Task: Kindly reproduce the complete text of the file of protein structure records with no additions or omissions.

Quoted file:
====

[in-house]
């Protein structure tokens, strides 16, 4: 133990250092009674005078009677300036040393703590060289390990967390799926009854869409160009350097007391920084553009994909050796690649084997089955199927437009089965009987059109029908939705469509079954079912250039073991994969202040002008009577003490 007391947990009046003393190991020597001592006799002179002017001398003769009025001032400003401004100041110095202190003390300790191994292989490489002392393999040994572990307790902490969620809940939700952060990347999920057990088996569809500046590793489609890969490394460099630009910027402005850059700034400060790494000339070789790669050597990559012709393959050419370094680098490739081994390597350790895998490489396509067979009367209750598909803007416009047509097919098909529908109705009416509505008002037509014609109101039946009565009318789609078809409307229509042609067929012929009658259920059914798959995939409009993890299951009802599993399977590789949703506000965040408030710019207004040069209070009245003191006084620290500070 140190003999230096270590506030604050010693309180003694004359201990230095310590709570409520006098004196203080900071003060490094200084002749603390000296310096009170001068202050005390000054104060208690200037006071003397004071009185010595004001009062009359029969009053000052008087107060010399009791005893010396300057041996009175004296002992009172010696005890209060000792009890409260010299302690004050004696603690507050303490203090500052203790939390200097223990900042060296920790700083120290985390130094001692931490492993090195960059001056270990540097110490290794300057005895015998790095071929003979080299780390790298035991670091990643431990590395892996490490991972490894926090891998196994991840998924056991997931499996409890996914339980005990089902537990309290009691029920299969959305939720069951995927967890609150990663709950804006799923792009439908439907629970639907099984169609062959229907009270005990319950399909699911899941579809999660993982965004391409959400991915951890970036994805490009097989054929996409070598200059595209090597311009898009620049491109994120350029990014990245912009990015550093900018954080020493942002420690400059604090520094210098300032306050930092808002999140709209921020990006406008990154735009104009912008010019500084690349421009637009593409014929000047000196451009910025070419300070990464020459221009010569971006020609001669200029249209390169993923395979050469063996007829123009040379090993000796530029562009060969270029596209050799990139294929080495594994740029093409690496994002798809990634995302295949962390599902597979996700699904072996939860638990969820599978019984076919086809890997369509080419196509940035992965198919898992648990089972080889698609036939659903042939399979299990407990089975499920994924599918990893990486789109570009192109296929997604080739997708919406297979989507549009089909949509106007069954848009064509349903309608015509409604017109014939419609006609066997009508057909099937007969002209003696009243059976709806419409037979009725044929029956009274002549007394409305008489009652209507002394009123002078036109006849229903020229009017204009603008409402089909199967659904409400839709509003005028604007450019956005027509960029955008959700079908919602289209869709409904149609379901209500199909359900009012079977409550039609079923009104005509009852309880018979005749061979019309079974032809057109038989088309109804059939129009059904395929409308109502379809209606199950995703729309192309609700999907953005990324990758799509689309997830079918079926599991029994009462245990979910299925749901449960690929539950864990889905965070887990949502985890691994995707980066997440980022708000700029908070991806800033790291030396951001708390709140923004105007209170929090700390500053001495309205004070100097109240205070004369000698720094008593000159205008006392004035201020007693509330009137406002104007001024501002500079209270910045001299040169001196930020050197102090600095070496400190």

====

[in-house]
């Protein structure tokens, strides 16, 4: 133990250092009674005078009677300036040393703590060289390990967390799926009854869409160009350097007391920084553009994909050796690649084997089955199927437009089965009987059109029908939705469509079954079912250039073991994969202040002008009577003490 007391947990009046003393190991020597001592006799002179002017001398003769009025001032400003401004100041110095202190003390300790191994292989490489002392393999040994572990307790902490969620809940939700952060990347999920057990088996569809500046590793489609890969490394460099630009910027402005850059700034400060790494000339070789790669050597990559012709393959050419370094680098490739081994390597350790895998490489396509067979009367209750598909803007416009047509097919098909529908109705009416509505008002037509014609109101039946009565009318789609078809409307229509042609067929012929009658259920059914798959995939409009993890299951009802599993399977590789949703506000965040408030710019207004040069209070009245003191006084620290500070 140190003999230096270590506030604050010693309180003694004359201990230095310590709570409520006098004196203080900071003060490094200084002749603390000296310096009170001068202050005390000054104060208690200037006071003397004071009185010595004001009062009359029969009053000052008087107060010399009791005893010396300057041996009175004296002992009172010696005890209060000792009890409260010299302690004050004696603690507050303490203090500052203790939390200097223990900042060296920790700083120290985390130094001692931490492993090195960059001056270990540097110490290794300057005895015998790095071929003979080299780390790298035991670091990643431990590395892996490490991972490894926090891998196994991840998924056991997931499996409890996914339980005990089902537990309290009691029920299969959305939720069951995927967890609150990663709950804006799923792009439908439907629970639907099984169609062959229907009270005990319950399909699911899941579809999660993982965004391409959400991915951890970036994805490009097989054929996409070598200059595209090597311009898009620049491109994120350029990014990245912009990015550093900018954080020493942002420690400059604090520094210098300032306050930092808002999140709209921020990006406008990154735009104009912008010019500084690349421009637009593409014929000047000196451009910025070419300070990464020459221009010569971006020609001669200029249209390169993923395979050469063996007829123009040379090993000796530029562009060969270029596209050799990139294929080495594994740029093409690496994002798809990634995302295949962390599902597979996700699904072996939860638990969820599978019984076919086809890997369509080419196509940035992965198919898992648990089972080889698609036939659903042939399979299990407990089975499920994924599918990893990486789109570009192109296929997604080739997708919406297979989507549009089909949509106007069954848009064509349903309608015509409604017109014939419609006609066997009508057909099937007969002209003696009243059976709806419409037979009725044929029956009274002549007394409305008489009652209507002394009123002078036109006849229903020229009017204009603008409402089909199967659904409400839709509003005028604007450019956005027509960029955008959700079908919602289209869709409904149609379901209500199909359900009012079977409550039609079923009104005509009852309880018979005749061979019309079974032809057109038989088309109804059939129009059904395929409308109502379809209606199950995703729309192309609700999907953005990324990758799509689309997830079918079926599991029994009462245990979910299925749901449960690929539950864990889905965070887990949502985890691994995707980066997440980022708000700029908070991806800033790291030396951001708390709140923004105007209170929090700390500053001495309205004070100097109240205070004369000698720094008593000159205008006392004035201020007693509330009137406002104007001024501002500079209270910045001299040169001196930020050197102090600095070496400190």